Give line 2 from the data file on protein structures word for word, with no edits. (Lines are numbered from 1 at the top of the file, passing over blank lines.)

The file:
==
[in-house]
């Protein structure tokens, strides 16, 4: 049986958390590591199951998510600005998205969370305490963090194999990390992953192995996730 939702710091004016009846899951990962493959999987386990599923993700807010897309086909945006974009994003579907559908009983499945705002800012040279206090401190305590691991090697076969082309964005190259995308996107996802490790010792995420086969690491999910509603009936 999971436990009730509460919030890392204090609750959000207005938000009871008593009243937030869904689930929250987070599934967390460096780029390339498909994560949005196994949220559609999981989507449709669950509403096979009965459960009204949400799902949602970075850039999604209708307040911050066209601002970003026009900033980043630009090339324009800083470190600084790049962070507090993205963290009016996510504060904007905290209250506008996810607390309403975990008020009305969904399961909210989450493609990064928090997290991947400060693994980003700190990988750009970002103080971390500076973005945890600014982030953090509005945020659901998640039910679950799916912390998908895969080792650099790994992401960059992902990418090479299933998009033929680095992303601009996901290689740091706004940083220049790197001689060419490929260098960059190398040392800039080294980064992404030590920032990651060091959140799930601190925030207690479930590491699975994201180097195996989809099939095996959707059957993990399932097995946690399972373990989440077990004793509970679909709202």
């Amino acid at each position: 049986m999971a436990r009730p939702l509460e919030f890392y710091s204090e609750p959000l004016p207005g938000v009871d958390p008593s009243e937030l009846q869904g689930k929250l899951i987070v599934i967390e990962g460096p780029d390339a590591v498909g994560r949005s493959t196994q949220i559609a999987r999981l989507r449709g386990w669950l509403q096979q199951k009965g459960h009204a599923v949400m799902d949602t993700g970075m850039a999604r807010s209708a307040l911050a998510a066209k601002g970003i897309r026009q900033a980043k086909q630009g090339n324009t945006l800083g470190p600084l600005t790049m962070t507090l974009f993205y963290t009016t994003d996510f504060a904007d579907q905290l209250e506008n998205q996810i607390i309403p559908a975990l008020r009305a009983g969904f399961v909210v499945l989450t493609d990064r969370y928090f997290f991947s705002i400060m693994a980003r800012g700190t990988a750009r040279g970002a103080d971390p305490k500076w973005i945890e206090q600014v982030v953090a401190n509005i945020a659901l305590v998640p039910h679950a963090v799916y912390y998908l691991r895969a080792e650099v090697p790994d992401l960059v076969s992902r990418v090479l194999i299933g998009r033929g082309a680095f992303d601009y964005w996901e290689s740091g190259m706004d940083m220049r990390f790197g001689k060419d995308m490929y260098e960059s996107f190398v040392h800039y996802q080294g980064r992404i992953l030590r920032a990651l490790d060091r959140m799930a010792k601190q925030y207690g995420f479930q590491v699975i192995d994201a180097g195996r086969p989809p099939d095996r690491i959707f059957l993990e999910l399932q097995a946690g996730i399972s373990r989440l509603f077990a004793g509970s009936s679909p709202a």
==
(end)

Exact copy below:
């Protein structure tokens, strides 16, 4: 049986958390590591199951998510600005998205969370305490963090194999990390992953192995996730 939702710091004016009846899951990962493959999987386990599923993700807010897309086909945006974009994003579907559908009983499945705002800012040279206090401190305590691991090697076969082309964005190259995308996107996802490790010792995420086969690491999910509603009936 999971436990009730509460919030890392204090609750959000207005938000009871008593009243937030869904689930929250987070599934967390460096780029390339498909994560949005196994949220559609999981989507449709669950509403096979009965459960009204949400799902949602970075850039999604209708307040911050066209601002970003026009900033980043630009090339324009800083470190600084790049962070507090993205963290009016996510504060904007905290209250506008996810607390309403975990008020009305969904399961909210989450493609990064928090997290991947400060693994980003700190990988750009970002103080971390500076973005945890600014982030953090509005945020659901998640039910679950799916912390998908895969080792650099790994992401960059992902990418090479299933998009033929680095992303601009996901290689740091706004940083220049790197001689060419490929260098960059190398040392800039080294980064992404030590920032990651060091959140799930601190925030207690479930590491699975994201180097195996989809099939095996959707059957993990399932097995946690399972373990989440077990004793509970679909709202």